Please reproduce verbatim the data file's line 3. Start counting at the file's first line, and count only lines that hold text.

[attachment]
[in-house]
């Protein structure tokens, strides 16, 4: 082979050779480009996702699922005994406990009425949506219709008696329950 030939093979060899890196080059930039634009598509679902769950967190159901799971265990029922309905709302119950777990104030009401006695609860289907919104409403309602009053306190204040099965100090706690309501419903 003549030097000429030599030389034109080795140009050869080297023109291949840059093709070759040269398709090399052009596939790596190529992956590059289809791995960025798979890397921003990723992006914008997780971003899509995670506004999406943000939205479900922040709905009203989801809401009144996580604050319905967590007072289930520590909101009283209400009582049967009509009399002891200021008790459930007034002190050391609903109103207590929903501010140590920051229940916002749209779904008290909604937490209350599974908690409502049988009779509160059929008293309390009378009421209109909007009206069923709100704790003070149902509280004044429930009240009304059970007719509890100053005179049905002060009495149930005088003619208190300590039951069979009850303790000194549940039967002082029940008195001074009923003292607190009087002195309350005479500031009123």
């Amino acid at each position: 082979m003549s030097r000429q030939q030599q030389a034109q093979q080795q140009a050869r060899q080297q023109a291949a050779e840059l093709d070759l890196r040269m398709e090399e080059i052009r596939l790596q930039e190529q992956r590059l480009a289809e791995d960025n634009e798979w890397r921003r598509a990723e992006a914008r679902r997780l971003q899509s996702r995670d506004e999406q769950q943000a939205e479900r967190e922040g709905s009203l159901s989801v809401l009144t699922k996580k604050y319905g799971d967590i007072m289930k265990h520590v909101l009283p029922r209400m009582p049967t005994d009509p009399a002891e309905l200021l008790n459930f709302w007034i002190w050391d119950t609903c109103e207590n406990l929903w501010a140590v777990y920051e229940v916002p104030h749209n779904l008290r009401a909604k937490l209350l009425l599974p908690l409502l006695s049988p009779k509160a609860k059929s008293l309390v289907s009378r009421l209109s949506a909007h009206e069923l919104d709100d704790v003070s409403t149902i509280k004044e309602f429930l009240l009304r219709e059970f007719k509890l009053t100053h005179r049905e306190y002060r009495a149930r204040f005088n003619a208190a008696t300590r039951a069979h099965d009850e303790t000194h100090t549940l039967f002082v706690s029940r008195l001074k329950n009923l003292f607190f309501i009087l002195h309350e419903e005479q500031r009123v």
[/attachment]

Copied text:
């Amino acid at each position: 082979m003549s030097r000429q030939q030599q030389a034109q093979q080795q140009a050869r060899q080297q023109a291949a050779e840059l093709d070759l890196r040269m398709e090399e080059i052009r596939l790596q930039e190529q992956r590059l480009a289809e791995d960025n634009e798979w890397r921003r598509a990723e992006a914008r679902r997780l971003q899509s996702r995670d506004e999406q769950q943000a939205e479900r967190e922040g709905s009203l159901s989801v809401l009144t699922k996580k604050y319905g799971d967590i007072m289930k265990h520590v909101l009283p029922r209400m009582p049967t005994d009509p009399a002891e309905l200021l008790n459930f709302w007034i002190w050391d119950t609903c109103e207590n406990l929903w501010a140590v777990y920051e229940v916002p104030h749209n779904l008290r009401a909604k937490l209350l009425l599974p908690l409502l006695s049988p009779k509160a609860k059929s008293l309390v289907s009378r009421l209109s949506a909007h009206e069923l919104d709100d704790v003070s409403t149902i509280k004044e309602f429930l009240l009304r219709e059970f007719k509890l009053t100053h005179r049905e306190y002060r009495a149930r204040f005088n003619a208190a008696t300590r039951a069979h099965d009850e303790t000194h100090t549940l039967f002082v706690s029940r008195l001074k329950n009923l003292f607190f309501i009087l002195h309350e419903e005479q500031r009123v």